Veteran Stories:
Frederick I “Freddy” Price


  • Mr. Price with his comrades in the New Brunswick Rangers.

    Frederick Price
  • Family photograph from 1940 during leave. Frederick's father, who was a regimental cook in WWII, is on the left, Frederick is second from the left, Frederick's cousin is second from the right and Harold, Frederick's brother, is on the right.

    Frederick I Price
  • Badge from the Royal Hamilton Light Infantry. This patch stayed on Frederick I Price's battle dress until he returned to Canada in October 1944 after he was wounded for a third time.

    Frederick I Price
  • Dog tags of Frederick Price. If the soldier was killed, the bottom section would be taken off and sent to Ottawa.

    Frederick I Price
  • Officers N.C.O. and Men of the B. Company. The New Brunswick Rangers, C.A.S.F. November 28, 1939 in Saint John, New Brunswick. Frederick I. Price is ninth from the left on the top row. Harold Price, Frederick's brother, is the 13th from the left on the top row. (Both Frederick and Harold are marked with coloured tags.)

    Frederick I Price
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"I said “I will go back overseas when Mackenzie King sends down two of his zombie draftees and they escort me on the ship.”"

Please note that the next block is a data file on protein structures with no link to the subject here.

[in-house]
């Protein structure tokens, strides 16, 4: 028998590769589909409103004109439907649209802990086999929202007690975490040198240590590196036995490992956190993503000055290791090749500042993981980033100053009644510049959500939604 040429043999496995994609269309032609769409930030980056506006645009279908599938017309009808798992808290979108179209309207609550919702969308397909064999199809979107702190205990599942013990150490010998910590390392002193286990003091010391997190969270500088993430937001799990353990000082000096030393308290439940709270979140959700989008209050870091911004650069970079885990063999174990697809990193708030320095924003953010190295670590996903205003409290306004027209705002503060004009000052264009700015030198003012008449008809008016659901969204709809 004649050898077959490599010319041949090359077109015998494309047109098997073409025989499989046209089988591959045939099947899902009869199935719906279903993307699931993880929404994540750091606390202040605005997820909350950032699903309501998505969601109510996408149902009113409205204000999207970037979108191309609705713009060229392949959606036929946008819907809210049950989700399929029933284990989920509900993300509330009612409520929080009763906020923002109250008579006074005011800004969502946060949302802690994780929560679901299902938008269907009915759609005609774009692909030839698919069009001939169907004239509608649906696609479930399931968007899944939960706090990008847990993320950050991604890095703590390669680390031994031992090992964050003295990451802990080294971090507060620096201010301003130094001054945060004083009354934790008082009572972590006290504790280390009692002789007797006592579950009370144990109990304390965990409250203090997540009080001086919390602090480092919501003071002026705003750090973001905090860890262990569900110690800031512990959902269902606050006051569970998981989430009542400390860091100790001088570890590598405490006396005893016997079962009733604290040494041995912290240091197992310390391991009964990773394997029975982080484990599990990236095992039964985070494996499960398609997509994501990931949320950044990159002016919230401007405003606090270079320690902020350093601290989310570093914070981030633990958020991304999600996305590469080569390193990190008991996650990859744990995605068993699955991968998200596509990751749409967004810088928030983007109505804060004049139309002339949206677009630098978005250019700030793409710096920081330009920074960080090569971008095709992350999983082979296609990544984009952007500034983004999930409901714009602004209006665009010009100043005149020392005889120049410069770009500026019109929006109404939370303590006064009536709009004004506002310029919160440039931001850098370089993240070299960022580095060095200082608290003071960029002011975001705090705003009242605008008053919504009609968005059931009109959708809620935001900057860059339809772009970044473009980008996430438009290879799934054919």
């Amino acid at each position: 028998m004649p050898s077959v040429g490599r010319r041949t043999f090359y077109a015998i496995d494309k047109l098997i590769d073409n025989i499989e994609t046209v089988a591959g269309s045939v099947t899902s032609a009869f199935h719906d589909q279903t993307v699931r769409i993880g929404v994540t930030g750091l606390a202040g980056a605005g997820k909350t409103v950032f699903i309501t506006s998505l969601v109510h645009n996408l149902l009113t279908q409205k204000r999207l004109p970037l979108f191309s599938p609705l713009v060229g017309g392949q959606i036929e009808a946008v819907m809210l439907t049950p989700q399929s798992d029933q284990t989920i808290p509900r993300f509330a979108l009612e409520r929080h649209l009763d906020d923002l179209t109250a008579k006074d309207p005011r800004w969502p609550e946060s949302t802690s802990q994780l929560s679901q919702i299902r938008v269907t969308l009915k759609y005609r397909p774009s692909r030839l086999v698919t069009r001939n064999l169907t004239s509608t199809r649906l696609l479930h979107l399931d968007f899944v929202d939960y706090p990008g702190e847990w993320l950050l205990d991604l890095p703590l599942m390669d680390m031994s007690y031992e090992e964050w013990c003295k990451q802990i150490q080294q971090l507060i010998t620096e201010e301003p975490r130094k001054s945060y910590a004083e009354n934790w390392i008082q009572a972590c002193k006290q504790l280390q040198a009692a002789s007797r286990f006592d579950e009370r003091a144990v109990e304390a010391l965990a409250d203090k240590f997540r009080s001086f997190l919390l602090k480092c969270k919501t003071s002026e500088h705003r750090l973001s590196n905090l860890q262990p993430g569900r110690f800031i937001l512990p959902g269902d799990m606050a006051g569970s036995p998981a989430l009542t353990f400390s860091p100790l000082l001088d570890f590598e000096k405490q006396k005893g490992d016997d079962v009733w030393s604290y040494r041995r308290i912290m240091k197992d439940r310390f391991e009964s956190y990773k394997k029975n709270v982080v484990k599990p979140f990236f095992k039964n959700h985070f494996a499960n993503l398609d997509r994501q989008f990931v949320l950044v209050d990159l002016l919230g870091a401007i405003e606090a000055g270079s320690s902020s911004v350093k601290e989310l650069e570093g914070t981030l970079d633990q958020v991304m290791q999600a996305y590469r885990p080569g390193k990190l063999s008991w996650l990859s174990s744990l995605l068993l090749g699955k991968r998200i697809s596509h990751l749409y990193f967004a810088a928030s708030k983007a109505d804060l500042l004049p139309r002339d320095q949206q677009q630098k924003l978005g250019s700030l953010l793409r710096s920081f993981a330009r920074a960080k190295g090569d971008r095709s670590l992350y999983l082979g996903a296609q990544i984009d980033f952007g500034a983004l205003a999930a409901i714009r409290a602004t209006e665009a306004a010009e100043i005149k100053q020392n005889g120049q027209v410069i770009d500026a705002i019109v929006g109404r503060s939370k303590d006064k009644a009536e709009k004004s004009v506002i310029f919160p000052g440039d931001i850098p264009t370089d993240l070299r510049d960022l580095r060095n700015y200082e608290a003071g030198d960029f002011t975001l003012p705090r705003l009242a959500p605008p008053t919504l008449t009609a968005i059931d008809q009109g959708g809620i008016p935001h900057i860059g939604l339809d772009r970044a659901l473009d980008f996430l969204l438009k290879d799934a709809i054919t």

I was part of six children, five boys and one girl. At a very early age, probably by seven, I had bought my first rifle, $7.25, that I used to supplement the food that we had in the country during the Depression, the Great Depression. My dad and my older brother were in the Canadian militia in those days during the Depression. It gave you some pocket change, not very much and I was only probably about 13 when I - a big boy for my age, six, pretty near six feet - and we joined the militia, learned how to fire our military equipment. Really, what you get out of the service in the military is comradeship. A lot of the other is bovine scat. The problem with the Canadian army, we were so short of reinforcements that they never had convalescence, we never had sick leave. And you were pushed right back into combat. When I came out of hospital from the El Boeuf [France] wounds, and four days from the beach in Normandy to Antwerp, Belgium, the biggest port city at that time in the world, still is today, I rejoined my regiment in combat but it took us four, three days to drive. And on the fourth day, I was back in combat. I was always walking wounded. I did not require wheelchairs or I was always mobile to a degree. And so they were treating all the badly injured ones and we got second priority. They lifted the shell dressing, the big first aid things that we wore two of those on our helmets under our netting, on our steel helmets. I think that, I’m not quite sure but that probably was not changed from when first applied but once, until I got to England, because they had more serious people to look after. They just had a look at it, shook a little bit of the sulfa drugs on it and you went back into the mass of army marquees that they had, hundreds of wounded in varying stages. After a hard, long fight in February ‘45, they told me that I was going to return to Canada. Mackenzie King had set a policy where a combat person who was wounded in combat, one time in overseas four years, would return for six months leave in Canada. If wounded twice and under four years, they had the same, that was supposedly mandatory. If you were wounded three times, you automatically came back, no matter how long you’d been there, if you had been in combat and wounded three times, like I was. But they drug their heels on that policy and I did not return until I struck off strength, England, March 8th, 1945 and went back to Canada on a British boat. So arrived NOA in Halifax in the middle of March 1945. And then went to Sella’s home, outside of Windsor, Nova Scotia. When I got off the Digby ferry, I went to Saint John and then took the Dominion Atlantic railroad to Windsor and the high water at that time of year had broken the dikes down because they weren’t able to repair them. They had very high tides. In fact, they have the… tied with Korea on the highest tides in the world in a place called Parrsboro, Nova Scotia, 60 feet of water changed twice a day. These dikes couldn’t be repaired, they broke and I had been in Windsor camp when we met Stella and we got married. And the buses were not running, they didn’t, regular families didn’t have cars in those days. So one of the main bridges was flooded out. So I had to go to another little place. Luckily I got a drive on a truck that was hauling barite, a strategic war mineral, for strengthening aircraft body. And lo and behold, there were three people in the cab of that truck and one happened to be Stella’s uncle. So he said, well, we can take you down so far because in the spring, the roads were terrible, and from there, I probably had to walk 12 miles with all my personal kit over the road at night, worried about falling into some of the places where they had been washed away by the dikes breaking and the tides flooding through. You could determine my progress by the barking dogs. As you passed through the village, you know, all the countries by the… all farmland and little town. So finally, some time after midnight, I guess, I stepped up onto the Stella’s dad and mom’s home, where she was staying and the family dog never even barked. So after that, we went to Sussex and, or went back to Fredericton and they were going to send me anywhere but. And I got kind of ugly because Ithey were not going to send me to Sussex, they were going to send me anywhere but. So I said, who is your commanding officer? And I said, I want to see him. They were going to abide by the regulation. I said, you can tell me what you want but I know what it is and I’ve already had an interview with the colonel of No 5 Casualty Convalescence Depot, where my dad was now working again. And they have openings and I want to be sent there. If you don’t send me, I’m going to have him call me and you can’t refuse it. But we got off Halifax, went to Saint John. They had a big lunch for it. And then went to Fredericton overnight because I had to report into the Fredericton depot. The next morning, they had the selective people who tried to convince you what you should be doing in the military. So this is my first day in Canada, we’d be up until two o’clock in the morning and they had bacon and eggs, which you couldn’t really eat because our tummies weren’t able to take it, very much of it. And the next morning when I went in to see this personal selection officer, so-called. One pipper, just out of university, and he didn’t say “Welcome home, you’ve had a rough time.” He said “When are you due to go back overseas.” I was home on six months leave. So I guess I got a little bit agitated and I said “I will go back overseas when Mackenzie King sends down two of his zombie draftees and they escort me on the ship.” I left it at that and when I went back, I had a problem trying to get posted where I wanted to. So I was not a happy camper.